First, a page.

Rab, good to see you’ve come up with an original idea (“a-constitutional”).

    However, it just so seems to me that the Estatut is not part of any self-determination process.

  8. I hoped that many more would share their views here, because many more than those three above have taken part in the poll, and also because many more were happy to evaluate the comments.

    But I have to come out once again and refute Rab’s fallacies.

    Rab, you’re using well known fake comparisions with other places around the world. For one, Scotland is a country, Catalonia is not.

    This is important when we talk about the constitution, for it is the constitution that determines the makeup of a state.

    Likewise, there has been no a-constitutional situation. We’re talking Constitutional Court here, and its ruling on a state law (ley orgánica). So you cannot make this other fake comparision to “any other self-determination process”, because here we are not faced with such a thing.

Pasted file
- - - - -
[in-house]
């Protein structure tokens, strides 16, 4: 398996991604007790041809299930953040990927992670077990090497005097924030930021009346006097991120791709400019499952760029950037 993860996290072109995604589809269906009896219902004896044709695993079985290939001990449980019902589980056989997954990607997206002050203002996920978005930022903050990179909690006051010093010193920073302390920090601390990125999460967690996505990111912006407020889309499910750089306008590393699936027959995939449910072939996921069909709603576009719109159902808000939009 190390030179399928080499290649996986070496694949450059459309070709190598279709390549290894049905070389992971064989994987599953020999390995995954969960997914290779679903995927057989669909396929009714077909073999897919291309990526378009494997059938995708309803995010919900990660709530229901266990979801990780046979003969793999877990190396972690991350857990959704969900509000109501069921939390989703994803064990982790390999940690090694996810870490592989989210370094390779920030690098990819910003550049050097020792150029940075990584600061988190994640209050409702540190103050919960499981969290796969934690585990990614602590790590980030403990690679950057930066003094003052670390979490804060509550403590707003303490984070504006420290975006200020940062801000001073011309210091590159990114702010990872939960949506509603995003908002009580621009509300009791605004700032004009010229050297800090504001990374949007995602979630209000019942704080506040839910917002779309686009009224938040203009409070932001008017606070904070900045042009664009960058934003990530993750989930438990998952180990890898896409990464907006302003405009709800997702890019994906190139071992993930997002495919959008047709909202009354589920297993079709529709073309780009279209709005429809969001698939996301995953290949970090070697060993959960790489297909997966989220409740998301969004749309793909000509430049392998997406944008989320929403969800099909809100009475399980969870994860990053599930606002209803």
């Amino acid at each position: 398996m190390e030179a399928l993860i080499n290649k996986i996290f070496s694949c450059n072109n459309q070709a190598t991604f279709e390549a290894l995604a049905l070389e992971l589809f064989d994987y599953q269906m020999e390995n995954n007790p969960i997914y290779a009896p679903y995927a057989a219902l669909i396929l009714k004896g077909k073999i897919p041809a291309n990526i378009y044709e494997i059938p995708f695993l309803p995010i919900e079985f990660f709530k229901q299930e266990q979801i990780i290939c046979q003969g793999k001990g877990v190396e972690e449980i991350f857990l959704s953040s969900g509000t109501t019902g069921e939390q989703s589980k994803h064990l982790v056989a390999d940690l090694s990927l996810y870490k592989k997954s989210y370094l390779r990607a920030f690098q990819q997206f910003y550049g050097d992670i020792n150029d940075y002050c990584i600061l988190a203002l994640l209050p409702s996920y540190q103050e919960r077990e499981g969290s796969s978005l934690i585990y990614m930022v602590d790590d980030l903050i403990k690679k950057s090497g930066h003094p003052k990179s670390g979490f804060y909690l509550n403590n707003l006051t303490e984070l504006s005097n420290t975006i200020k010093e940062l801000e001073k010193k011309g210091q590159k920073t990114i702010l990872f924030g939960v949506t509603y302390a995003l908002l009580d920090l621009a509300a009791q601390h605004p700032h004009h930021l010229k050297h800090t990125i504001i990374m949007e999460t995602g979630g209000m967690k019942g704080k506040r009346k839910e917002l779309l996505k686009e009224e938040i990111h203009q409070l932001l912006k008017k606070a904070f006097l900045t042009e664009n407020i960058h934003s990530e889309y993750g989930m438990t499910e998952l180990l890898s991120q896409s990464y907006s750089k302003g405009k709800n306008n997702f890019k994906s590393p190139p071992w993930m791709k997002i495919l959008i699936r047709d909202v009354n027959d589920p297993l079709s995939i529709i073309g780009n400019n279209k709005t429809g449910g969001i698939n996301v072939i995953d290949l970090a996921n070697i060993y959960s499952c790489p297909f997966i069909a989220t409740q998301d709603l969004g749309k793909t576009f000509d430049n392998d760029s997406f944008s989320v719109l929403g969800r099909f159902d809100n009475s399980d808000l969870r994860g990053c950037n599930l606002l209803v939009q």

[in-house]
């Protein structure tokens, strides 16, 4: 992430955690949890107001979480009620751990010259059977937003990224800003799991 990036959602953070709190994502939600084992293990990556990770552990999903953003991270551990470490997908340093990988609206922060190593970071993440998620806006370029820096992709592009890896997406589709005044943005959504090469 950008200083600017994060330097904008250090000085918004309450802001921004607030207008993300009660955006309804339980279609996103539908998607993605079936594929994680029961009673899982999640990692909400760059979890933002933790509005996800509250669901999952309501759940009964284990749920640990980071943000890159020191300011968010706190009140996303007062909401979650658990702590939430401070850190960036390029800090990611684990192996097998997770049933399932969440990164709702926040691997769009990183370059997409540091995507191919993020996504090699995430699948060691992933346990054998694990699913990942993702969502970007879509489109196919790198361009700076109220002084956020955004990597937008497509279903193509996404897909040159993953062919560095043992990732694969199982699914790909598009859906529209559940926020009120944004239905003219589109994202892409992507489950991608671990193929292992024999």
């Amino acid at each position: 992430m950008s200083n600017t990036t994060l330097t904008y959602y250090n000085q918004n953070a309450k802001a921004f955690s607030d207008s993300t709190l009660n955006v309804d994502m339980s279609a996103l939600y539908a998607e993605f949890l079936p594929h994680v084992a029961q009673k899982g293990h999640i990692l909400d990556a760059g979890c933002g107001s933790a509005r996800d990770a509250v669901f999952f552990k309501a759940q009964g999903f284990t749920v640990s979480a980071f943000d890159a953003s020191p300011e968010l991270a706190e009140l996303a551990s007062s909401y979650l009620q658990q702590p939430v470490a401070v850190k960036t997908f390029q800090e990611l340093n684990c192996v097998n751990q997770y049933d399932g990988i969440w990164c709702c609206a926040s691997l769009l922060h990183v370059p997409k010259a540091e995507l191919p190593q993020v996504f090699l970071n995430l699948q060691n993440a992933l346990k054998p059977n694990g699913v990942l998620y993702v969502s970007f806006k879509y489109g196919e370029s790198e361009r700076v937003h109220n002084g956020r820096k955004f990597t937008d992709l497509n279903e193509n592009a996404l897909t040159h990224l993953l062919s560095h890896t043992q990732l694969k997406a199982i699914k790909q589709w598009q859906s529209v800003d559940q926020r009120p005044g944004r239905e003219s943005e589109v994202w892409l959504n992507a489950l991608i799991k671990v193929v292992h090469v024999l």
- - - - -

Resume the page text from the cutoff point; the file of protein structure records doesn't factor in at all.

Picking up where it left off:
You are using extrinsic arguments to criticise the CC, arguments for independence that have no value in this context. You are happily mixing apples with pears. While this is done with annoying regularity nowadays, one cannot get used to it. It remains annoying.

    If you want to make a case against the CC, stay on the issue. If you want to make a case for independence, have a go and try to convince. But please, make a distinction between two different concepts.

    For now, I have not seen any solid argument why the CC should have not been right in its ruling.